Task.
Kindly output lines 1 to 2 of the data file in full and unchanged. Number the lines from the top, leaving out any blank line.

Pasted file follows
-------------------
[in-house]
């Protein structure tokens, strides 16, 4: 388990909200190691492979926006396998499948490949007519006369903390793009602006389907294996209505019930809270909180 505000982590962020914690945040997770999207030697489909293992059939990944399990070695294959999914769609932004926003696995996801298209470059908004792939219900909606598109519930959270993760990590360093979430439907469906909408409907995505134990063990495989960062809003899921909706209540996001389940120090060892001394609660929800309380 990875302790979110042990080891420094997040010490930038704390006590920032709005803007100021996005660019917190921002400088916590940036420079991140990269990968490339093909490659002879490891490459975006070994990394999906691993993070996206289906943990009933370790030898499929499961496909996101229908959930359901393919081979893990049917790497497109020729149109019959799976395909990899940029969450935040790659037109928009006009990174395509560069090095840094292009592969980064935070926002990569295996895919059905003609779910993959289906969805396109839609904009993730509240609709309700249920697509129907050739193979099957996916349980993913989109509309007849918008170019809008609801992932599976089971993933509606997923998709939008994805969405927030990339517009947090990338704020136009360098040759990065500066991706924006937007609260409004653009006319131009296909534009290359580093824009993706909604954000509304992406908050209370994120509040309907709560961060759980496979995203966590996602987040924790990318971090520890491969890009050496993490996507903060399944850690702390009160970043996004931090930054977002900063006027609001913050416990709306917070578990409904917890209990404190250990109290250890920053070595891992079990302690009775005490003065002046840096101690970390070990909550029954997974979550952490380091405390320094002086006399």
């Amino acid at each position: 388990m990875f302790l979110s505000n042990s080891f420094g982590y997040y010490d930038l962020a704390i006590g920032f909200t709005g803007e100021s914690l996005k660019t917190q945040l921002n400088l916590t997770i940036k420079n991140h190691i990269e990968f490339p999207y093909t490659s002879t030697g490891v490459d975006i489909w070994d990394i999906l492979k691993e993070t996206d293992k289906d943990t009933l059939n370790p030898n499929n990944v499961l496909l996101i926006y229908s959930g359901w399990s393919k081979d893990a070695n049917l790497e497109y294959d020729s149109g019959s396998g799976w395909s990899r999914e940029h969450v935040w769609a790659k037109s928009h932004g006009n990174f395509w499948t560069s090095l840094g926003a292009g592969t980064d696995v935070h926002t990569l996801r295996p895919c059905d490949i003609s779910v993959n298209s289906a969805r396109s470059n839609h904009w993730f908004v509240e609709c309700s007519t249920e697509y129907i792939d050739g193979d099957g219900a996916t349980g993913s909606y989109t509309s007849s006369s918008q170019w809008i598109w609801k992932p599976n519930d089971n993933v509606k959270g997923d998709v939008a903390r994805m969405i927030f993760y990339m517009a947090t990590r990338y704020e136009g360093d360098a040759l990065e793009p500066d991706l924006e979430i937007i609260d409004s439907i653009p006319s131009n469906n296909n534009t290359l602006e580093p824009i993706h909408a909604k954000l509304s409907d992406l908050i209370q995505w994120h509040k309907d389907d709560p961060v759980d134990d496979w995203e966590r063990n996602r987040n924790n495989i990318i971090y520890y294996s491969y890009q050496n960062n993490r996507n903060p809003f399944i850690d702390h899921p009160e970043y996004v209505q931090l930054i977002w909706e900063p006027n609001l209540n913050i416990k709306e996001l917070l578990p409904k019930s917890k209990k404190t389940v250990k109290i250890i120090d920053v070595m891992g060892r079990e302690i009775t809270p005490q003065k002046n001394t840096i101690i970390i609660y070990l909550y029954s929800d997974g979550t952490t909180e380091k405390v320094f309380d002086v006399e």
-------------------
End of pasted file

[in-house]
């Protein structure tokens, strides 16, 4: 388990909200190691492979926006396998499948490949007519006369903390793009602006389907294996209505019930809270909180 505000982590962020914690945040997770999207030697489909293992059939990944399990070695294959999914769609932004926003696995996801298209470059908004792939219900909606598109519930959270993760990590360093979430439907469906909408409907995505134990063990495989960062809003899921909706209540996001389940120090060892001394609660929800309380 990875302790979110042990080891420094997040010490930038704390006590920032709005803007100021996005660019917190921002400088916590940036420079991140990269990968490339093909490659002879490891490459975006070994990394999906691993993070996206289906943990009933370790030898499929499961496909996101229908959930359901393919081979893990049917790497497109020729149109019959799976395909990899940029969450935040790659037109928009006009990174395509560069090095840094292009592969980064935070926002990569295996895919059905003609779910993959289906969805396109839609904009993730509240609709309700249920697509129907050739193979099957996916349980993913989109509309007849918008170019809008609801992932599976089971993933509606997923998709939008994805969405927030990339517009947090990338704020136009360098040759990065500066991706924006937007609260409004653009006319131009296909534009290359580093824009993706909604954000509304992406908050209370994120509040309907709560961060759980496979995203966590996602987040924790990318971090520890491969890009050496993490996507903060399944850690702390009160970043996004931090930054977002900063006027609001913050416990709306917070578990409904917890209990404190250990109290250890920053070595891992079990302690009775005490003065002046840096101690970390070990909550029954997974979550952490380091405390320094002086006399």